Last month, mega-star Scarlett Johansson threw her support behind the Academy Awards’ decision to expand their membership to include more members from racially diverse backgrounds.
“It’s awesome to have a diverse group of people in an organisation like that. You need to have different points of view and different perspectives,” she said, before adding that audiences also had a role to play in promoting diversity in Hollywood.
“Of course, it’s also the studios who ultimately will make the movies, but I think when the audiences speak loudly and tell the studios what they want to watch, there’s an ear there. The audiences will drive the direction of what is green-lit and put on the fast track. I truly believe that to be true, especially now in the time of social media. The voices cannot be ignored. So I tell people to…keep asking for diversity in Hollywood.”
Honourable sentiments but a tad ironic given who said them.
One of Hollywood’s biggest problems with diversity is its tendency to “whitewash” film roles by casting white actors in implicitly or explicitly non-white roles, a phenomenon that has been greatly lampooned and critiqued.
Most recently, Asian-American Michelle Villemaire, has created a visual project Correcting Yellowface, in which she recreates still images from famous Hollywood movies that have whitewashed Asian characters, substituting herself for the film’s white stars, in order to give audiences a more truthful representation of the character.
One of the films she targets is Ghost In The Shell, a live-action adaption of the Japanese manga franchise of the same name. The character of Major Motoko Kusanagi is Japanese, however, in the film she is played by none other than Scarlett Johansson. And, to clear up any confusion as to whether the character’s nationality has been altered for the film, the role of the Major’s mother will be played by Japanese actress and Memoirs of a Geisha star Kaori Momoi.
Now, in some respects, Johansson is right; studios do have the ultimate power but audiences can spearhead change by demanding diversity. Indeed, many have been doing just that. For two years running the hashtag #OscarsSoWhite dominated headlines around Academy Awards time, as social media users decried the lack of non-white nominees, while websites like Racebending, created by film fans have been drawing attention to the phenomenon of yellowface in particular. At the same time writers, including myself, have criticised the casting in blockbuster films such as Gods of Egypt, The Impossible, and Exodus: Gods and Kings.
In doing so, we have focussed primarily on the decisions by directors, producers, and studio executives. We have also pleaded with audiences themselves to consider boycotts.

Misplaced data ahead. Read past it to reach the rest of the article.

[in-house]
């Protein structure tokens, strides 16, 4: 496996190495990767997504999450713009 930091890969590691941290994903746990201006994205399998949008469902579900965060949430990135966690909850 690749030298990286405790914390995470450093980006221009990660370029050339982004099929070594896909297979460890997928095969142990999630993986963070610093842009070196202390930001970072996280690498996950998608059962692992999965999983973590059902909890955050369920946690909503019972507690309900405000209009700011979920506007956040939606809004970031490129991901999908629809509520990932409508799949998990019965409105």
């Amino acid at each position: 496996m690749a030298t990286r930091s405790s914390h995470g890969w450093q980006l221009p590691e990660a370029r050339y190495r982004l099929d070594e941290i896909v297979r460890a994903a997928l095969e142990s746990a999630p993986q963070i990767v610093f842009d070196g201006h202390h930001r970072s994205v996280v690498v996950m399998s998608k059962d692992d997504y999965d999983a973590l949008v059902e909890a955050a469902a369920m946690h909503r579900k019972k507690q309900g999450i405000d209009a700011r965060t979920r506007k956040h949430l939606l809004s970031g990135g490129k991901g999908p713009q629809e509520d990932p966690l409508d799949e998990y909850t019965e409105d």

All to seemingly no avail.
I wouldn’t want to deny any struggling actor a much needed role, but we are not talking about emerging ingénues here.
It’s time for actors like Scarlett Johansson to literally put their money where their mouth is and turn down these lucrative roles when they are offered.
Now I wouldn’t want to deny any struggling actor a much needed role, but we are not talking about emerging ingénues here. Some of the most egregious cases of whitewashing in recent years have involved some of the world’s biggest stars.
These include Tilda Swinton playing an Asian (male) character in Marvel’s upcoming Doctor Strange, Christian Bale as Moses in Ridley Scott’s biblical epic Exodus: Gods and Kings, Scottish heartthrob Gerard Butler in Gods of Egypt, and Emma Stone’s infamous turn as part Chinese-Hawaiian character in the much-lampooned Aloha.
These are major stars at the peak of their fame who have their choice of script. And when they choose to take on one of the rare roles that features a non-white lead character, the implications are devastating for two main reasons.
Imagine, for example, that DiCaprio (or any other famous white actor) did indeed take on the role of Rumi. First, they would be denying an actor of Middle Eastern heritage a rare chance at a leading role, and be something other than a terrorist or religious fanatic. Second, because representation matters.
Muslims are rarely represented positively in the media. And while the filmmakers behind the Rumi biopic say their intention is to “challenge Muslim stereotypes,” this will be completely undermined by casting a white actor, which will only serve to sanitise his Muslimness and Middle Easterness, making him more palatable to white audiences.
Sure the script will say “Muslim,” but the far more influential camera lens will show a white man. This reinforces old stereotypes that all heroes are white, and that good Muslims are not only few and far between, but they are not really Muslim at all.
Rumi is a hugely popular figure in the West. This fact alone indicates that audiences are indeed ready for non-white “heroes.” Indeed, what Johansson seemingly failed to grasp is that audiences have already been pushing for greater diversity. The problem is that the desires of the audience have been thwarted by both the studios and the stars that have been complicit in whitewashing.
So while it is nice to hear a major white movie star pay lip service to diversity, it’s time for them do more than talk. They need to show some humility and solidarity and stop taking on whitewashed roles that keep racial minorities relegated firmly to the fringes.